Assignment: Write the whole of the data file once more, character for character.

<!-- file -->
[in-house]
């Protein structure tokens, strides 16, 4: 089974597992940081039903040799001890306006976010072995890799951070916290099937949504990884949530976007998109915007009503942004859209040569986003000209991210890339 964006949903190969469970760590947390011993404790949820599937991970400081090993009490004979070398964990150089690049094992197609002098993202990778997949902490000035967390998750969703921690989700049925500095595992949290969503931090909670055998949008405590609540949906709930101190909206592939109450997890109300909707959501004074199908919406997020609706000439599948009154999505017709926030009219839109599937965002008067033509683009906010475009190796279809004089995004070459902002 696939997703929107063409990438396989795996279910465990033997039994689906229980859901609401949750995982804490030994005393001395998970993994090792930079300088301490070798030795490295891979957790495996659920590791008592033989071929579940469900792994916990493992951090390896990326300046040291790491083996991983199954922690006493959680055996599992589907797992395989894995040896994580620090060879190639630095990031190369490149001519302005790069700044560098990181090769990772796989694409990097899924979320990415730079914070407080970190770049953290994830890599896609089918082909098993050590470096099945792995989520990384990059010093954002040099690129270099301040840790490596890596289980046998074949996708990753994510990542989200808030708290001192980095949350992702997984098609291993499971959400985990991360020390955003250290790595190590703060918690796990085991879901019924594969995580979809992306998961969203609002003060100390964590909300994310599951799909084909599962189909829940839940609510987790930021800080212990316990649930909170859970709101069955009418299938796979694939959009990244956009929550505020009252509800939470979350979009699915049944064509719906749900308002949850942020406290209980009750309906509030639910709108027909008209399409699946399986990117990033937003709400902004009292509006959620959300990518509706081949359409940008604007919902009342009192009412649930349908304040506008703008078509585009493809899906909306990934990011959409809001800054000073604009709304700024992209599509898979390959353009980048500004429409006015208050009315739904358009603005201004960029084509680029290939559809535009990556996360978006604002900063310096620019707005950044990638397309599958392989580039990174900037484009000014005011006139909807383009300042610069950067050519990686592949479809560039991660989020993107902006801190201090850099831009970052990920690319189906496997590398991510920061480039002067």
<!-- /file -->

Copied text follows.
[in-house]
């Protein structure tokens, strides 16, 4: 089974597992940081039903040799001890306006976010072995890799951070916290099937949504990884949530976007998109915007009503942004859209040569986003000209991210890339 964006949903190969469970760590947390011993404790949820599937991970400081090993009490004979070398964990150089690049094992197609002098993202990778997949902490000035967390998750969703921690989700049925500095595992949290969503931090909670055998949008405590609540949906709930101190909206592939109450997890109300909707959501004074199908919406997020609706000439599948009154999505017709926030009219839109599937965002008067033509683009906010475009190796279809004089995004070459902002 696939997703929107063409990438396989795996279910465990033997039994689906229980859901609401949750995982804490030994005393001395998970993994090792930079300088301490070798030795490295891979957790495996659920590791008592033989071929579940469900792994916990493992951090390896990326300046040291790491083996991983199954922690006493959680055996599992589907797992395989894995040896994580620090060879190639630095990031190369490149001519302005790069700044560098990181090769990772796989694409990097899924979320990415730079914070407080970190770049953290994830890599896609089918082909098993050590470096099945792995989520990384990059010093954002040099690129270099301040840790490596890596289980046998074949996708990753994510990542989200808030708290001192980095949350992702997984098609291993499971959400985990991360020390955003250290790595190590703060918690796990085991879901019924594969995580979809992306998961969203609002003060100390964590909300994310599951799909084909599962189909829940839940609510987790930021800080212990316990649930909170859970709101069955009418299938796979694939959009990244956009929550505020009252509800939470979350979009699915049944064509719906749900308002949850942020406290209980009750309906509030639910709108027909008209399409699946399986990117990033937003709400902004009292509006959620959300990518509706081949359409940008604007919902009342009192009412649930349908304040506008703008078509585009493809899906909306990934990011959409809001800054000073604009709304700024992209599509898979390959353009980048500004429409006015208050009315739904358009603005201004960029084509680029290939559809535009990556996360978006604002900063310096620019707005950044990638397309599958392989580039990174900037484009000014005011006139909807383009300042610069950067050519990686592949479809560039991660989020993107902006801190201090850099831009970052990920690319189906496997590398991510920061480039002067």